All in favor of a New START
At the end of December, just before leaving for holiday recess, the United States Senate voted 71-26 in favor of the New START treaty on the further reduction and limitation of strategic nuclear weapons between the U.S. and Russia. U.S. President Barack Obama and Russian President Dmitry Medvedev signed the treaty on April 8, 2010 in Prague. Although the treaty still must be approved by the Russian Duma and Federation Council, it is possible to say with some certainty that the treaty will enter into force in the first half of the coming year.
What does the ratification in Washington mean for Russia and its armed forces? New START does not really demand from Russia any serious reduction of its nuclear missiles. On the contrary, the treaty gives Russia the space to increase its weapons levels to the amount allowed: no more than 800 deployed missile launchers plus 100 on arsenal and no more than 1,550 strategic nuclear weapons deployed by each country. START-1, which entered in force on Dec. 5, 1994 and expired Dec. 5, 2009, allowed each country 1,600 missile launchers and 6,000 nuclear weapons. New START cuts the allowances for missile launchers in half and reduces the number of nuclear weapons allowed to a fourth of their previous size.
According to official data in December 2010, Russia has 611 missile launchers and 2,769 warheads. Among these are 375 missiles with 1,259 nuclear warheads in the strategic missile force and 12 weapon carriers with ballistic missiles (including 576 nuclear warheads) in the navy. There are also 76 heavy bombardment aircraft armed with 844 long-range cruise missiles with nuclear warheads. Given the fact that almost half of this number will age into retirement over the next several years—particularly in the category of ground-based missile launchers—it is clear that New START will stimulate the Russian armed forces to upgrade their strategic weaponry. Removing the heavy R-36 Voedvoda and SS-18 Satan missiles from circulation automatically brings Russia near compliance with the new treaty requirements.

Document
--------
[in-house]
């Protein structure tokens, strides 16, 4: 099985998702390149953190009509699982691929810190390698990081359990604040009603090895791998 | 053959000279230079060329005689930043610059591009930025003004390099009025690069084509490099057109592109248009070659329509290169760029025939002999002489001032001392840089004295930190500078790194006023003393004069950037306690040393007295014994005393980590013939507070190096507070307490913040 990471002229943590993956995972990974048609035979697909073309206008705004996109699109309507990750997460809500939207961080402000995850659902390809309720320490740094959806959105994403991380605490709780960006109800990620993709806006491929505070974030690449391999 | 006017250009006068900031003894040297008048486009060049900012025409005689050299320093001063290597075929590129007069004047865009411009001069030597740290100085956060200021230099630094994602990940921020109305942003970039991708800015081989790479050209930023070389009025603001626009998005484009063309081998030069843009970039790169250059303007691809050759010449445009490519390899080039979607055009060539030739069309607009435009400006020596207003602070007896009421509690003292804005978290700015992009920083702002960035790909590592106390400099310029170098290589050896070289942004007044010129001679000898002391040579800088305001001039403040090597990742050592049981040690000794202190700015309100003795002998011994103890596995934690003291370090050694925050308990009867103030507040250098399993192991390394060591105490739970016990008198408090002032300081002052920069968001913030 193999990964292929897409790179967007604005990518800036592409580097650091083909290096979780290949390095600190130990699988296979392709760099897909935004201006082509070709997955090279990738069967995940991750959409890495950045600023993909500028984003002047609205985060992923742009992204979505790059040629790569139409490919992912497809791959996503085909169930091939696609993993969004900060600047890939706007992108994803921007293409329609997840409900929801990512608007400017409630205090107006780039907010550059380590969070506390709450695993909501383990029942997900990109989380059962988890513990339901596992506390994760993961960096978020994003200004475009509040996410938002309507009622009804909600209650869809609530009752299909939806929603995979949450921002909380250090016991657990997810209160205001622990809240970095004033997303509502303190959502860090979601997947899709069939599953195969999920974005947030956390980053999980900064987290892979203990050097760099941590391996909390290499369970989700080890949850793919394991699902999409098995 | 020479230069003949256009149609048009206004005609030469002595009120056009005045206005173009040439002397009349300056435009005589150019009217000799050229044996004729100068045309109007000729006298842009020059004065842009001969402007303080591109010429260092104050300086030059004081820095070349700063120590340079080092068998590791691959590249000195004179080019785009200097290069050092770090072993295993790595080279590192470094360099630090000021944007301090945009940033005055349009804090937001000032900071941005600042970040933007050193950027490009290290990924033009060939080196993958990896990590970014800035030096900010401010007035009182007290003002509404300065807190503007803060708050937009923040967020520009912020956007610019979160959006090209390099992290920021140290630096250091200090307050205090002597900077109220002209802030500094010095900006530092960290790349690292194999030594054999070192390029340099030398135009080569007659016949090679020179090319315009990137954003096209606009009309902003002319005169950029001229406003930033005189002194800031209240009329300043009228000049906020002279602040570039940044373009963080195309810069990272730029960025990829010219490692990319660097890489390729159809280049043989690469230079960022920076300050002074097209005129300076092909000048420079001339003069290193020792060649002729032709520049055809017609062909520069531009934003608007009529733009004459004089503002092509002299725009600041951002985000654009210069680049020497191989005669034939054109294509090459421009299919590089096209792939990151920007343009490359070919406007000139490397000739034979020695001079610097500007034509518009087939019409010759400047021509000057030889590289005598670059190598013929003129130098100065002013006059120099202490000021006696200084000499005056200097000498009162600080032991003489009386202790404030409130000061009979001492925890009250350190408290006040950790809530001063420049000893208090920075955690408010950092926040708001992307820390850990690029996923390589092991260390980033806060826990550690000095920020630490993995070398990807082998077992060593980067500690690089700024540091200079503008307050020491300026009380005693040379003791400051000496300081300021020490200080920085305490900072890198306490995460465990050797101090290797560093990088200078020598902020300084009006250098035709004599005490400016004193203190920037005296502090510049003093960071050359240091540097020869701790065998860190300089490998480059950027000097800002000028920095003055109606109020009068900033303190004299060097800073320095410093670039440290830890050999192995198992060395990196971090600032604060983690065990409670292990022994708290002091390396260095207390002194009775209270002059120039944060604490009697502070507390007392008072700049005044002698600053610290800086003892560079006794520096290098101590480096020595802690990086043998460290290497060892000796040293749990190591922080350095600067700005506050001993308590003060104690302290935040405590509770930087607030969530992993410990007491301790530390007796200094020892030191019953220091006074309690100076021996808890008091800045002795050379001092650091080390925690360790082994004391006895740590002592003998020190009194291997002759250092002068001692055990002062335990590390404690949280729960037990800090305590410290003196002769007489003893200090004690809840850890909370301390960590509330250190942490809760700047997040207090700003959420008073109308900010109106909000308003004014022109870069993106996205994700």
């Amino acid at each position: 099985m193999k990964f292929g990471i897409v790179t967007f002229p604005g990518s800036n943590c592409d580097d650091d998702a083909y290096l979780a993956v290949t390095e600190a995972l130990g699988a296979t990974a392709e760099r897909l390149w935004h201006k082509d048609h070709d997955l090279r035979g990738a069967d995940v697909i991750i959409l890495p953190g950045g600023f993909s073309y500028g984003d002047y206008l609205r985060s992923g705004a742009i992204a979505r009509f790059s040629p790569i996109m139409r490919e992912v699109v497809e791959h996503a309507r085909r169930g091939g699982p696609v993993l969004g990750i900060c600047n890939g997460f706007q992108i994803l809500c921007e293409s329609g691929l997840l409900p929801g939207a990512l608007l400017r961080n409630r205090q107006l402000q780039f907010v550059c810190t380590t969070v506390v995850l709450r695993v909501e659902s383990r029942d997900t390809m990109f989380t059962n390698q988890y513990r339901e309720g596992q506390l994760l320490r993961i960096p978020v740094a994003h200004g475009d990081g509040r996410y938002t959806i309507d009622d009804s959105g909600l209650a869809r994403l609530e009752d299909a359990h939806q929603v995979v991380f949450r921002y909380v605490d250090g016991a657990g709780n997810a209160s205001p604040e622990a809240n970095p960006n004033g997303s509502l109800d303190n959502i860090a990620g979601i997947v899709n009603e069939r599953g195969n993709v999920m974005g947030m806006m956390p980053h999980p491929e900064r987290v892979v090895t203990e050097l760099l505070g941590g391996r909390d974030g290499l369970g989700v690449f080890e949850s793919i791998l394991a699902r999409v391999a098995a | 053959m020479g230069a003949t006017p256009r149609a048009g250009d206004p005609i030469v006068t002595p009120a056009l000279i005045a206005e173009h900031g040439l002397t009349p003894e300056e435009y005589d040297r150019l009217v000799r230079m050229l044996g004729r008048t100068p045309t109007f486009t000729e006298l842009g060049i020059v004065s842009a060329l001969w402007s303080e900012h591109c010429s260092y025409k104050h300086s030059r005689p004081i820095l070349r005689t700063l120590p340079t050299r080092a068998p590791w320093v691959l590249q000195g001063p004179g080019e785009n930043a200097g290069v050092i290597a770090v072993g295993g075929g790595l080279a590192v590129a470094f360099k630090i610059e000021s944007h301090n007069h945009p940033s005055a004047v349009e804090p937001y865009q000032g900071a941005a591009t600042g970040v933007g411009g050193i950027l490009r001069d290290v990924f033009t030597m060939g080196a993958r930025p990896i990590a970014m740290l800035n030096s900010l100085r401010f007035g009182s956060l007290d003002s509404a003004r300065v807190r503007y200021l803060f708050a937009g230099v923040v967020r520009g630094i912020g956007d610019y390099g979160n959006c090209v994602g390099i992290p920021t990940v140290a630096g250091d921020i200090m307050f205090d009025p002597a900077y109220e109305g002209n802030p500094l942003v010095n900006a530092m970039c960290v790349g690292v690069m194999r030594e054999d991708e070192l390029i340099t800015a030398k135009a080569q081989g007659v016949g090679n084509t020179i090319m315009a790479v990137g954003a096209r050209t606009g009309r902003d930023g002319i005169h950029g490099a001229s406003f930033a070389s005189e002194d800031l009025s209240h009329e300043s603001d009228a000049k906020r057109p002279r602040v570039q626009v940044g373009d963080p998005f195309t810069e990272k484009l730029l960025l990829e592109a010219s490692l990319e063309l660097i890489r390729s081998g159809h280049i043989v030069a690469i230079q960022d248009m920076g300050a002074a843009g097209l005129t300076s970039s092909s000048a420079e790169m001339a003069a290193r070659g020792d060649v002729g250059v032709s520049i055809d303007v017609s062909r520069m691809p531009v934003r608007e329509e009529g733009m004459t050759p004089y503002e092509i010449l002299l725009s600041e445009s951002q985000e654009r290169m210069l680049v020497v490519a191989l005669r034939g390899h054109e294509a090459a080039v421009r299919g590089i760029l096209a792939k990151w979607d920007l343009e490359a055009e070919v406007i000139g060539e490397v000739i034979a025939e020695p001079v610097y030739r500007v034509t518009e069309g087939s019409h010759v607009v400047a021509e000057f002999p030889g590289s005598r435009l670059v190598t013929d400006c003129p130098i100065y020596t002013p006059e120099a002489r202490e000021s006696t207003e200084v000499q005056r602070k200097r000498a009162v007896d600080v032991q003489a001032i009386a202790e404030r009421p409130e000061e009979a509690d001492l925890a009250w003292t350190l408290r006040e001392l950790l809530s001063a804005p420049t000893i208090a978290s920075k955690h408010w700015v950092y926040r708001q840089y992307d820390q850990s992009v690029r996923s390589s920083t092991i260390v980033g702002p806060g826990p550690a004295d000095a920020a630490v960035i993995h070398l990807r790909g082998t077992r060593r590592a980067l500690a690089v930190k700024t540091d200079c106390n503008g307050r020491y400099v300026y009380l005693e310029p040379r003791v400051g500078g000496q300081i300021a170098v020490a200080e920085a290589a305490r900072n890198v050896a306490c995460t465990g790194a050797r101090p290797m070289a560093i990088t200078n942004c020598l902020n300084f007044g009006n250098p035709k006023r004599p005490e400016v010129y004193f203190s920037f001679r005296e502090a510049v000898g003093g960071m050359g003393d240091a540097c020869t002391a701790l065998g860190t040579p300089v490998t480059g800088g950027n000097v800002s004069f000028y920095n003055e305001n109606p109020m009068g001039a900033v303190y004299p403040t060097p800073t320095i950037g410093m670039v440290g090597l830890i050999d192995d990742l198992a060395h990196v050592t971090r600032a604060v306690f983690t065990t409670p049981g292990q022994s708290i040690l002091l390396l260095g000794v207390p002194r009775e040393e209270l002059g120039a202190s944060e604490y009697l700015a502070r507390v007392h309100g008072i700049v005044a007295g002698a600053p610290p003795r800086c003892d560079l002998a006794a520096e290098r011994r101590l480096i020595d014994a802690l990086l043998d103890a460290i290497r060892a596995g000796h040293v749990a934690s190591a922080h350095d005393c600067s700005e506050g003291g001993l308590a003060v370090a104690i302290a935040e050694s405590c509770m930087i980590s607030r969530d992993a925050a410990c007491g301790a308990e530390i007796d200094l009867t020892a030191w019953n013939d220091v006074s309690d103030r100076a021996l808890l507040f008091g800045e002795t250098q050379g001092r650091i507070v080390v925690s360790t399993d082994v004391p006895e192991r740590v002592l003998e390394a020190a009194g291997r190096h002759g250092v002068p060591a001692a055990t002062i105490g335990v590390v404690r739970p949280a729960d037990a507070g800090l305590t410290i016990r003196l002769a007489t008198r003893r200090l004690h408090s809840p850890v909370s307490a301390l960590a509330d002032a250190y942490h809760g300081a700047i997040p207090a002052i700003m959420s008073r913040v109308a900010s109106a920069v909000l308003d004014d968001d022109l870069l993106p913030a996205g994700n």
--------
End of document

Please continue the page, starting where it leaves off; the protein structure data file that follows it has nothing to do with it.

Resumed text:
The most significant thing about the New START treaty is that it gives the United States and Russia the chance to finally be real partners, not only ones that say they trust each other, but ones that actually do. This confidence will be confirmed by regular surveys of weapons operations and more transparency, as required by the treaty.
In terms of Russian national defense, the missile defense systems that the United States is going to place in Europe do not threaten Russian strategic missiles. These systems are intended to confront medium-range and short-range ballistic missiles, and neither Moscow nor Washington have these weapons; they were destroyed in 1987 according to the treaty on the elimination of intermediate-range and shorter-range missiles. If there does appear a threat to Russia, under the terms of New START, the country is allowed to withdraw from the treaty and take measures for defense.
But for the moment, we can welcome the ratification of this treaty as a victory for common sense and a small movement towards a safer world.
Viktor Litovkin is the editor-in-chief of the Russian journal “Independent military review”